John slips a hand down to Ronon's thigh, gently feeling out the bandage beneath the loose pants. John wonders, for a second, where the pants came from. They're not Ronon's, but there's really not anyone on Atlantis large enough for him to borrow pants from. More likely than not, Teyla scrounged them up from somewhere. Teyla was a miracle at finding items that the proto-Lanteans found themselves in need of.

Ronon startles at the touch. John says, "Sorry, didn't mean-"

Ronon asks, "Time?"

John brings his wrist up. "Late enough that Elizabeth probably knows where we both are." Which means that she's content to leave them, since she hasn't contacted him.

Ronon's hands remain where they are.

"Relax. If you'd had to stay in the infirmary all night--which any normal person would have--I would have sat there and nobody would have thought anything of it."

"But I didn't."

"I'm saying we can get away with this. This once."

Ronon draws in breath slowly through his nose. "Dreams," he says.


And then Ronon's moving, scrabbling to heft John's shirt up, to roll him over so as to check something--all John can feel is the long, rough strokes of Ronon's calloused fingers over his spine. "Ronon?"

"Just dreams," Ronon says, but he sounds more sure this time. John thinks of the spot where Ronon's skin has scarred over time and again, inches away from his spine and thinks, oh.

He says, "We're safe."

Ronon says, "I thought-"

John says, "I won't let them have you. No matter how hard, no matter what they try."

"And I won't let them have you."

It's a declaration of intent, of love, a peace offering and a warning all in one. John nods. "Just, next time, maybe you could try that without-"

Ronon cuts him off, kissing him roughly, as if worried that anything lighter won't convey what he needs to get across. John isn't entirely sure what that is, but he knows it's big, important, and that he should at least try to pay attention. Ronon says, "I'll do my best."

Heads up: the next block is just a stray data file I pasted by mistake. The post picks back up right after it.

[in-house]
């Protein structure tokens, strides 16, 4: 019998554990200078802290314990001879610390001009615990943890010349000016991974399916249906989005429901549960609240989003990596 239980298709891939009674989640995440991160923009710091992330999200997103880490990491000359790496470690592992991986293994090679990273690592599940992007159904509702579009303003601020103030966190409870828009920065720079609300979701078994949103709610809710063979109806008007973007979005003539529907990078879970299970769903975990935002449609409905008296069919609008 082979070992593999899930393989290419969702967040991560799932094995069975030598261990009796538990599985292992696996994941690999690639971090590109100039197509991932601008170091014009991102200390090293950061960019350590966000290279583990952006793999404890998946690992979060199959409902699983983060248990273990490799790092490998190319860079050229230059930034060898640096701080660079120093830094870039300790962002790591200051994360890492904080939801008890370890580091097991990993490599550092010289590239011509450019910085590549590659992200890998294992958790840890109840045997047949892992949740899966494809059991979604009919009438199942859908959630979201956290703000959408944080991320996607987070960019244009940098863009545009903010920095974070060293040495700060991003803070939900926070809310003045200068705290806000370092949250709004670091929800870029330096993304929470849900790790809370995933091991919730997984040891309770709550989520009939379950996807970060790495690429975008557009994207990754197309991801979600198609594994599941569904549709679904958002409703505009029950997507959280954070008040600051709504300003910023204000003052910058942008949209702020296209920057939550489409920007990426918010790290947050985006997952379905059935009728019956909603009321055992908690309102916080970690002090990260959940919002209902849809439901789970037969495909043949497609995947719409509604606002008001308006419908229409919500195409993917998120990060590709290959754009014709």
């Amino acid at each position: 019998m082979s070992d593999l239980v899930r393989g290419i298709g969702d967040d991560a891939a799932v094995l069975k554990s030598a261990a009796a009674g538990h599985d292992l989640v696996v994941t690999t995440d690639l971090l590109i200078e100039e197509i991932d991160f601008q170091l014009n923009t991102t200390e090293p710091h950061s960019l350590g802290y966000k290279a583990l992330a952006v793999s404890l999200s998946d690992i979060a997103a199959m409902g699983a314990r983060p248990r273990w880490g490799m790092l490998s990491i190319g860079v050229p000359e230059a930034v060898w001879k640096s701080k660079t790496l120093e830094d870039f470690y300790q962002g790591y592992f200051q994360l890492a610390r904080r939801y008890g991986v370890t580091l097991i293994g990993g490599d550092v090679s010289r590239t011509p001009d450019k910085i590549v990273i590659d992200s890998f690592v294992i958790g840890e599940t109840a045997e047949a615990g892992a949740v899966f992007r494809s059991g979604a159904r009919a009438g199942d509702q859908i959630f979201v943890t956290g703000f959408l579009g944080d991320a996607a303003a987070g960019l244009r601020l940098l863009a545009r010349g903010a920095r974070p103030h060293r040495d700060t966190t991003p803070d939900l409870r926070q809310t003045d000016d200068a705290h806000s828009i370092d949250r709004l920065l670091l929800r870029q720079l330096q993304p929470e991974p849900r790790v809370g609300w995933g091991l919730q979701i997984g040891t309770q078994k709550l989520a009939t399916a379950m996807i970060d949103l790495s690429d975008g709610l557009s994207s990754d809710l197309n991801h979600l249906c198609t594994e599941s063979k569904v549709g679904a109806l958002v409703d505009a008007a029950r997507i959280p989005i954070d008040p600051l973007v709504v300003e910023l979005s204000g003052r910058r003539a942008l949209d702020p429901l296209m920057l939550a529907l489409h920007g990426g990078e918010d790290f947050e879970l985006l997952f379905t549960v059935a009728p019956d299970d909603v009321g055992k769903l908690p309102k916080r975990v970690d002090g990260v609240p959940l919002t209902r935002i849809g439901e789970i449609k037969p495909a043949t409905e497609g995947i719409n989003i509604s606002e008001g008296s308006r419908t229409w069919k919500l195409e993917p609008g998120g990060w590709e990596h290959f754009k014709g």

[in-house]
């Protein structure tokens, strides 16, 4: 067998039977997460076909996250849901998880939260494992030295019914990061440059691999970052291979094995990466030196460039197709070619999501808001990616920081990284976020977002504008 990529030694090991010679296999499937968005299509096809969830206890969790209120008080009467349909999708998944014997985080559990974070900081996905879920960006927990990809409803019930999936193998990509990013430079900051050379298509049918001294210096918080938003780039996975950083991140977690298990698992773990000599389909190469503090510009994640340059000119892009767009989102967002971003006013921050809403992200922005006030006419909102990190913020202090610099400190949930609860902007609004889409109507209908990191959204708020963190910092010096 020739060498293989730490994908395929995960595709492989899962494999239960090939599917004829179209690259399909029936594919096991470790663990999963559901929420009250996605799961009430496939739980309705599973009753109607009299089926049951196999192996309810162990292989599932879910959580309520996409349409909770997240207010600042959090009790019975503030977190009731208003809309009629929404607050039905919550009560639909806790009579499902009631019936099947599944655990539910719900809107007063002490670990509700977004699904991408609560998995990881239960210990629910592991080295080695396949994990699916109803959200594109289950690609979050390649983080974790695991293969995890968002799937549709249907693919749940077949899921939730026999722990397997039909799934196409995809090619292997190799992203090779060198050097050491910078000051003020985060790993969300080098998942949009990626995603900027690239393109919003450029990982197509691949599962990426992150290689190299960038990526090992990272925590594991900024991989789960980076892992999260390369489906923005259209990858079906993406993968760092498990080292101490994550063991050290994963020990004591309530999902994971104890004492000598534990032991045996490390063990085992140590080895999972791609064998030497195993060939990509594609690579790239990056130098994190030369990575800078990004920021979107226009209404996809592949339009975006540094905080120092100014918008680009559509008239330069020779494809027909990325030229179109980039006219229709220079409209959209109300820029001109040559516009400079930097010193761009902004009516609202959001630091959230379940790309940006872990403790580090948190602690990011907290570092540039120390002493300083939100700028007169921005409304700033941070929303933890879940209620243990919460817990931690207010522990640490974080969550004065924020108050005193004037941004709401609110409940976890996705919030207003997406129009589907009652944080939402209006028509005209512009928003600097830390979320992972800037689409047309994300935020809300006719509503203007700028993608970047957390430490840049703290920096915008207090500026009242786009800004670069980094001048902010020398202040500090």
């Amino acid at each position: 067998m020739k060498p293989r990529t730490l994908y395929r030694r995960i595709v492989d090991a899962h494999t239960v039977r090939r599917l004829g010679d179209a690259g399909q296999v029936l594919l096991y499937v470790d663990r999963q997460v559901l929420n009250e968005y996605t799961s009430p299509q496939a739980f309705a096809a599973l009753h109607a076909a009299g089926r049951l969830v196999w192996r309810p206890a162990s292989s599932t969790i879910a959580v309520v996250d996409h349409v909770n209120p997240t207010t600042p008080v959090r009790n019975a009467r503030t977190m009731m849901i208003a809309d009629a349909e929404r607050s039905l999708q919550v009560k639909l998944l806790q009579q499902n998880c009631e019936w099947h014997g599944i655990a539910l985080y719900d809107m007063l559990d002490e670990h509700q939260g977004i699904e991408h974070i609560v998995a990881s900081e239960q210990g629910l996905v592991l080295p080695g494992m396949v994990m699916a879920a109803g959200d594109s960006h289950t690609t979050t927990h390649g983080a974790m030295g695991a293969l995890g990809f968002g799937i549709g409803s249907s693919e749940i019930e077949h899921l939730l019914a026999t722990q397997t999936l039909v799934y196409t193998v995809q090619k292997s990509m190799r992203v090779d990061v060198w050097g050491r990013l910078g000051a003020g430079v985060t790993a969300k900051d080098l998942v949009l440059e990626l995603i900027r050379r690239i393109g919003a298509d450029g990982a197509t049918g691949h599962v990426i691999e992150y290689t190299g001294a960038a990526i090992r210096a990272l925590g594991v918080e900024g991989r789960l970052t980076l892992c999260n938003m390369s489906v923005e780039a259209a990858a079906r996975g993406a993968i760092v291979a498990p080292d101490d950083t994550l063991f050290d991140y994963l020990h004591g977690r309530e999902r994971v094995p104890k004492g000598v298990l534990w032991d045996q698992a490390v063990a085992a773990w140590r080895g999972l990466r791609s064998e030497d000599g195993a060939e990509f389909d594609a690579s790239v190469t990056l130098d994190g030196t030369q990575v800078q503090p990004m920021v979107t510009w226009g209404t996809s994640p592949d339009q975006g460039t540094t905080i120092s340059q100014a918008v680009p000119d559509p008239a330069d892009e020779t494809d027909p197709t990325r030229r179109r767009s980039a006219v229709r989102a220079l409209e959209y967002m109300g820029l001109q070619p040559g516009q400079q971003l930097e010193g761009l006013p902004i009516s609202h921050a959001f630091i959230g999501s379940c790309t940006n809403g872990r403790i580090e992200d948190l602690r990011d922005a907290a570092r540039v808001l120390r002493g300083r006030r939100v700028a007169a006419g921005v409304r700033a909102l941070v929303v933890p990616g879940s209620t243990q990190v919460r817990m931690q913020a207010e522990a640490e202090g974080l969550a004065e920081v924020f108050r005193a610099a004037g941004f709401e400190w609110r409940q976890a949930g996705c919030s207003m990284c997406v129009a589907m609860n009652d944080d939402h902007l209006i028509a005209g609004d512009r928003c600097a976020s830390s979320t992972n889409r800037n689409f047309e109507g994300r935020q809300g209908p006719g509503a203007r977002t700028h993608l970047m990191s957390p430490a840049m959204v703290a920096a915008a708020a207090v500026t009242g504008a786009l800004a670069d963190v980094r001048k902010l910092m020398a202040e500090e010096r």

Looking at John without a hint of irony, Elizabeth says, "Colonel, you and Ronon rendezvous with Atlantis-6 on the beta site."

Ronon, who has gotten fairly used to the odd system of what can and cannot be spoken of on Atlantis is somewhat certain that Atlantis-6 doesn't really need anyone to rendezvous with them. Or, if they do, certainly not someone of John's rank.

The beta site has a lot of convenient spots where people are unlikely to find him and John. Elizabeth's been there; she knows the terrain. Ronon could kiss her. Or, at the very least, tell her where Rodney's been foraging all those Werthers things she likes so much. The ones Caldwell keeps purposely bringing back from earth.

The beta site--like the now destroyed alpha site--is green and underdeveloped and like too many of the planets that Ronon has traversed in his time. It smells of the gun oil that John uses to keep his P-90 in prime condition and the canvas that Ronon had never seen up until he met the Lanteans. The Wraith have never come there, Ronon knows. There was nothing for them to come for.

There is everything to come for now, and still they have not. That, in Ronon's opinion, makes it as good a place as any--maybe better--for anchoring his boots in the damp mud of the planet, pressing John to a tree and saying, "Now."

It's been too long.

Ronon doesn't regret doing nothing more than sleeping with John that first night of his return, it was nice and real and a few other things he could handle having more of between the two of them. But John hasn't touched him--not with the intention of finishing what he started--since Sateda, and Ronon is so blind with need it's hard to watch out for onlookers.

John says, "Yes," and brings Ronon's hands up above his head. Ronon grabs a branch within reach and doesn't notice the rough bark under his palms, not with John peeling back Ronon's vest, throwing his own t-shirt aside, pressing as much of their skin together is as practical (possible) in this setting.

John takes him that way, Ronon clinging for dear life, their chests touching, only the barest hint of preparation. Only enough for Ronon to lean in to the touch, to throw his head back, to say, "Quicker," and mean, "Please."

Ronon doesn't know, can't tell for sure that he hasn't lost this, lost everything, lost his new beginning until John is hanging from him, panting, still inside him. Until John says, "I'm sending Elizabeth flowers," in that tone that trembles the way John's voice never does--not when he's sad or afraid--never, except when Ronon has accidentally found his center.

"Put my name on the card."

"That might be a bit suspicious."

"I could send her my own flowers."

"This is how rumors get started."

"Better than the truth."

John slips from him, pulls back, but he says, "I like the truth."

Ronon stays where he is. He does too.

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Skin by egelantier, photo by microbophile